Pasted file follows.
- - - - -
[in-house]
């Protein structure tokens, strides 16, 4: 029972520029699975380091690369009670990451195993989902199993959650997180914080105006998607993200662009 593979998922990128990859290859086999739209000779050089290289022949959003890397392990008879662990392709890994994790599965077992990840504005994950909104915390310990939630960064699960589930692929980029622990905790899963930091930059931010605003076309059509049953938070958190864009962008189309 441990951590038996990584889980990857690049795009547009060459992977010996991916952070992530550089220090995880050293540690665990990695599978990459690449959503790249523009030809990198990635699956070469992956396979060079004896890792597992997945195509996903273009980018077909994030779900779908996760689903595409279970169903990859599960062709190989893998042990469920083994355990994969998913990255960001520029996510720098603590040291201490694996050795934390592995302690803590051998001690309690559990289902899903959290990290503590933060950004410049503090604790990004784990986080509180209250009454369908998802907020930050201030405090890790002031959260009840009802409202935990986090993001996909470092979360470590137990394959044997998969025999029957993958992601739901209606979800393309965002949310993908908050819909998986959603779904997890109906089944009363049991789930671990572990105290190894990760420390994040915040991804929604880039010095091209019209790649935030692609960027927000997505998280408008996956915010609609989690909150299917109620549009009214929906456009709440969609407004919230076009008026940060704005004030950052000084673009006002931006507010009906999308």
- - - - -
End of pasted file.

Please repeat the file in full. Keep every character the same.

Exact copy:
[in-house]
């Protein structure tokens, strides 16, 4: 029972520029699975380091690369009670990451195993989902199993959650997180914080105006998607993200662009 593979998922990128990859290859086999739209000779050089290289022949959003890397392990008879662990392709890994994790599965077992990840504005994950909104915390310990939630960064699960589930692929980029622990905790899963930091930059931010605003076309059509049953938070958190864009962008189309 441990951590038996990584889980990857690049795009547009060459992977010996991916952070992530550089220090995880050293540690665990990695599978990459690449959503790249523009030809990198990635699956070469992956396979060079004896890792597992997945195509996903273009980018077909994030779900779908996760689903595409279970169903990859599960062709190989893998042990469920083994355990994969998913990255960001520029996510720098603590040291201490694996050795934390592995302690803590051998001690309690559990289902899903959290990290503590933060950004410049503090604790990004784990986080509180209250009454369908998802907020930050201030405090890790002031959260009840009802409202935990986090993001996909470092979360470590137990394959044997998969025999029957993958992601739901209606979800393309965002949310993908908050819909998986959603779904997890109906089944009363049991789930671990572990105290190894990760420390994040915040991804929604880039010095091209019209790649935030692609960027927000997505998280408008996956915010609609989690909150299917109620549009009214929906456009709440969609407004919230076009008026940060704005004030950052000084673009006002931006507010009906999308």